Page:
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Introducing your baby to solid foods

Sometime around 6 months, your baby will be ready to embark on the journey to eating solid food. Until now, your baby has received all the nourishment they require via milk. Milk will remain a key source of sustenance until your baby is 2 years old, but now that their digestive system is a little more robust, it’s time to experiment with tastes and textures.

Signs your baby is ready for weaning

 
  • Being able to sit up and hold their head steady
  • Good hand, eye and mouth coordination (they can look at food, pick it up and put it in their mouth)
  • The ability to swallow the food on offer, rather than push it all out.

First foods


Many infants’ first foray into solid food is baby rice mixed to a smooth runny consistency. While there’s no hard and fast rule as to which foods a baby should try first, it’s best not to put pressure on a tiny digestive system too soon. Opt for mild homemade purees such as pear to start with. Prepare in bulk and freeze into cubes to save time once your baby’s palate gets accustomed to the new regime.

Introducing solids


Many infants’ first foray into solid food is baby rice mixed to a smooth runny consistency. While there’s no hard and fast rule as to which foods a baby should try first, it’s best not to put pressure on a tiny digestive system too soon. Opt for mild homemade purees such as pear to start with. Prepare in bulk and freeze into cubes to save time once your baby’s palate gets accustomed to the new regime.
Breast or bottle-feed your baby as normal, then offer him a little puree using a soft-tipped feeding spoon. Start with just a teaspoon once a day. Pick a time of day when your baby is not tired or fussy. Gradually build up the amount of puree letting your baby set the pace. Wait at least three days before introducing a new food type to allow time to detect any signs of allergy and seek medical advice immediately if you are concerned your baby may be having an allergic reaction.Once your baby is used to the smooth stuff move on to thicker consistency mashed or strained foods such as sweet potato and increase the frequency of feeds to twice a day while continuing with milk feeds as normal.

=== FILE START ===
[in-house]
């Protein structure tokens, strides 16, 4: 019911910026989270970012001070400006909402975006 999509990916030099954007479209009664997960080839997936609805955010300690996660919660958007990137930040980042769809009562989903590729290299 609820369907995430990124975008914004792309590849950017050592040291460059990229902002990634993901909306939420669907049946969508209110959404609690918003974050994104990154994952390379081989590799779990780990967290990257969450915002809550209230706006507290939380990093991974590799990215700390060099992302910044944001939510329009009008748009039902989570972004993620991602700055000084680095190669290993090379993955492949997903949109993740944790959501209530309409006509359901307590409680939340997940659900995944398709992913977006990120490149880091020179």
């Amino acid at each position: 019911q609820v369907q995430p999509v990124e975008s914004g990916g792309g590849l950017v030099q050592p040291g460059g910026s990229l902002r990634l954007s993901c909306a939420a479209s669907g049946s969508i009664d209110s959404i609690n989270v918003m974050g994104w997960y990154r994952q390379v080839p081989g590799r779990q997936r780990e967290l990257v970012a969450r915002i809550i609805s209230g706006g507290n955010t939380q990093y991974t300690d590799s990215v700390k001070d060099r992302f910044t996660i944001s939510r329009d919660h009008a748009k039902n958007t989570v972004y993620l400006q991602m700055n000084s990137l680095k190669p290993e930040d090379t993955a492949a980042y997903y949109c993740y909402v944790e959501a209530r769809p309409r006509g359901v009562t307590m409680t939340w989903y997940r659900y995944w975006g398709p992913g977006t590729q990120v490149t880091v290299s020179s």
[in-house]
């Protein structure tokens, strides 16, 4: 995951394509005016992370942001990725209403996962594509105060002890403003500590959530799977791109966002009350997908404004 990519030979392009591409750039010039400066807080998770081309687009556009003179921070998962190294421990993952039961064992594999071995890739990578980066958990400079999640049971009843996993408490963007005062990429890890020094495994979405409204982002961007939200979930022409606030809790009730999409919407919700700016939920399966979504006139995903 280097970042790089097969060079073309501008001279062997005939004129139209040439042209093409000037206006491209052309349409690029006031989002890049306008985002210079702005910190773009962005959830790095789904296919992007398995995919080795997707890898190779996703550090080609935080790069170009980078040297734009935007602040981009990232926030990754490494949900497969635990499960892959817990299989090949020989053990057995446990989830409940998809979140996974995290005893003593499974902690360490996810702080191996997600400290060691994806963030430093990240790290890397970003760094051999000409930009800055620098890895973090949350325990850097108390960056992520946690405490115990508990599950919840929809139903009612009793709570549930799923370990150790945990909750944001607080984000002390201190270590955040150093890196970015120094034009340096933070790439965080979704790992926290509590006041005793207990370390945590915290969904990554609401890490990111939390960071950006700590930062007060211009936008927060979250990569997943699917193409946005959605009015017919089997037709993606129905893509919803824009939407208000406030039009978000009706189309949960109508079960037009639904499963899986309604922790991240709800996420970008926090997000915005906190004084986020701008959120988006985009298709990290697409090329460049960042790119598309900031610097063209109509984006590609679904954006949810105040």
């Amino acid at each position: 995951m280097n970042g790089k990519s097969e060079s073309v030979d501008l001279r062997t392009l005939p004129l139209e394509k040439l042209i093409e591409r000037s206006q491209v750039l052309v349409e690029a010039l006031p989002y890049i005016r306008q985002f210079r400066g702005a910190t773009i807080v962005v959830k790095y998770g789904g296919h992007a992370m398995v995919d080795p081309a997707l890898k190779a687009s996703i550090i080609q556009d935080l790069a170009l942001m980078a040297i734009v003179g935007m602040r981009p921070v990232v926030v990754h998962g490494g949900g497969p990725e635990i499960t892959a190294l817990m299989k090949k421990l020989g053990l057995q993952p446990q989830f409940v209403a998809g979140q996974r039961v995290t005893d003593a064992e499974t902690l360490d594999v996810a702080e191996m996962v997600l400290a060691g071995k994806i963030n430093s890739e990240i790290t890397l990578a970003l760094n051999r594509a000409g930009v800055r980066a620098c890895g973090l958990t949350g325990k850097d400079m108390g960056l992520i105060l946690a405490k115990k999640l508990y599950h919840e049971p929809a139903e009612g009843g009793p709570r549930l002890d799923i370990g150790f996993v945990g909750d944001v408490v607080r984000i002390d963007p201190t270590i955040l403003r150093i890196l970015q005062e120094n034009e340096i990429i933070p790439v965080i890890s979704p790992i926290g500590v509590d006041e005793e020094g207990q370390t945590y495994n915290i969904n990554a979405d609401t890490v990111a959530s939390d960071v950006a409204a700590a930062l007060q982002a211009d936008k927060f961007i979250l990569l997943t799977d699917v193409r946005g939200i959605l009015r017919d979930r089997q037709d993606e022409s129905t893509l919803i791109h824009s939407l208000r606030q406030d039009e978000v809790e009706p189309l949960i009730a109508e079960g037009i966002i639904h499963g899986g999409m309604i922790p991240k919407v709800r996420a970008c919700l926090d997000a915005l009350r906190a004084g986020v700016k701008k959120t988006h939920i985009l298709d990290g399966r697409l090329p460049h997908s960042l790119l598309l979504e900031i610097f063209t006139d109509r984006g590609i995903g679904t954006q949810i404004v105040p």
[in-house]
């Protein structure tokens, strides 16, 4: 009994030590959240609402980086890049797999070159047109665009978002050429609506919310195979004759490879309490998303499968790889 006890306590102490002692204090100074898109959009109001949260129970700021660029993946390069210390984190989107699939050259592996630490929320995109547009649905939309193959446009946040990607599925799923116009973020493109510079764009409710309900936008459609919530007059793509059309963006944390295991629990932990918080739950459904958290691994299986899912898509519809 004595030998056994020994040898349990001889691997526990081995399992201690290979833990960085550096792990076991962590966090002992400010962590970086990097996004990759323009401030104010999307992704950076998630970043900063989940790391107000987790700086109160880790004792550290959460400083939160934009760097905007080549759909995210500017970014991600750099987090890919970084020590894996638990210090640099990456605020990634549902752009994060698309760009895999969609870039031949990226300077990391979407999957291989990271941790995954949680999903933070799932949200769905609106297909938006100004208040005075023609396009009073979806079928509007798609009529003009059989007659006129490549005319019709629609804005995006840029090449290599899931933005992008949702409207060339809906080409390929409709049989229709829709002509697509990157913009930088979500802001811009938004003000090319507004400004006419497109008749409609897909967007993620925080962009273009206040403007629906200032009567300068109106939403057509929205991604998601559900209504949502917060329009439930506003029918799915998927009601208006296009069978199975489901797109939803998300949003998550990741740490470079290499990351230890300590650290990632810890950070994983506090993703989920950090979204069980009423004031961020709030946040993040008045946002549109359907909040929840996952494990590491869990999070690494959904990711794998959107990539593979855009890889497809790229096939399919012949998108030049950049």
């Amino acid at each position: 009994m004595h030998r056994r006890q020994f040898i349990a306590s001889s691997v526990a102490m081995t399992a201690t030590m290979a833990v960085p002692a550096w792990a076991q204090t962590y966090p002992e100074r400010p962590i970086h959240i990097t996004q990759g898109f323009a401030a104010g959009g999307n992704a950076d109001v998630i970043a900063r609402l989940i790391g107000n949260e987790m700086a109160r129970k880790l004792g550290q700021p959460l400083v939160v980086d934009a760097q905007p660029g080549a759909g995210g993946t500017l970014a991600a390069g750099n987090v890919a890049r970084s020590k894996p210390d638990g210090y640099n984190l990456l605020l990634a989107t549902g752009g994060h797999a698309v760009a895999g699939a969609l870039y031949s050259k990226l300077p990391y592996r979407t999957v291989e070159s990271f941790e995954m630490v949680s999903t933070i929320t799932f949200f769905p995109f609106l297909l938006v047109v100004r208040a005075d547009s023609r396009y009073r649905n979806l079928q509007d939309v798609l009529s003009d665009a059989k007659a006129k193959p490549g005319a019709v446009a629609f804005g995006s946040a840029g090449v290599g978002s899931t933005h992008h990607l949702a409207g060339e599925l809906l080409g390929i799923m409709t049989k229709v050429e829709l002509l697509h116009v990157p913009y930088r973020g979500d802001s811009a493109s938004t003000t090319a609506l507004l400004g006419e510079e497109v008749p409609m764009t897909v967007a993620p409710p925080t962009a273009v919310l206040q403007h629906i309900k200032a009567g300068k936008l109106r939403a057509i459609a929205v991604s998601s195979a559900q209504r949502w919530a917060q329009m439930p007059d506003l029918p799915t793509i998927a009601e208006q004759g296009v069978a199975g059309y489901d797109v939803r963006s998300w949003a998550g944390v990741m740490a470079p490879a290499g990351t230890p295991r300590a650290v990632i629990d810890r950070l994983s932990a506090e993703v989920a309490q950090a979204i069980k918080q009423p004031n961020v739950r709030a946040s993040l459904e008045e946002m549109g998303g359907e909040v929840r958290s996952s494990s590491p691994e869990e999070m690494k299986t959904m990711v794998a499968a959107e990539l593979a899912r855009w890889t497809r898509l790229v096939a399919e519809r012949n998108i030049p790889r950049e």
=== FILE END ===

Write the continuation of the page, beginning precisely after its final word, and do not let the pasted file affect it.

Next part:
Each stage of weaning requires your baby to master new skills so be patient. Thicker consistency foods will help your baby get used to using his tongue to push the food against the top of his mouth and swallow.The final stage of weaning is the introduction of lumpier finger-foods that your baby can pick up and hold such as salt-free crackers, pieces of soft fruit or even fingers of toast or cooked pasta shapes.If your baby spits out or rejects certain foods, don’t force things. Take it off the menu for a few days re-introduce later.

By the age of 8 months your baby’s diet should include a mixture of food types including cereal, fruit, veg and small amount of protein such as chicken or lentilsIt’s important to encourage babies to feed themselves to help them to develop their fine motor skills and coordination.

It’s also beneficial for baby to take part in family meal times. Seeing others eating a variety of foods may prevent fussy eating traits as they get older too. Offer them a selection of baby-friendly finger foods such as banana or mini rice cakes and let them investigate with you at the table.

Expect a lot of mess as your baby plays and experiments but make sure you supervise mealtimes.

 

Please be aware that the information given in these articles is only intended as general advice and should in no way be taken as a substitute for professional medical advice. If you or your family or your child is suffering from symptoms or conditions which are severe or persistent or you need specific medical advice, please seek professional medical assistance. Philips AVENT cannot be held responsible for any damages that result from the use of the information provided on this website.

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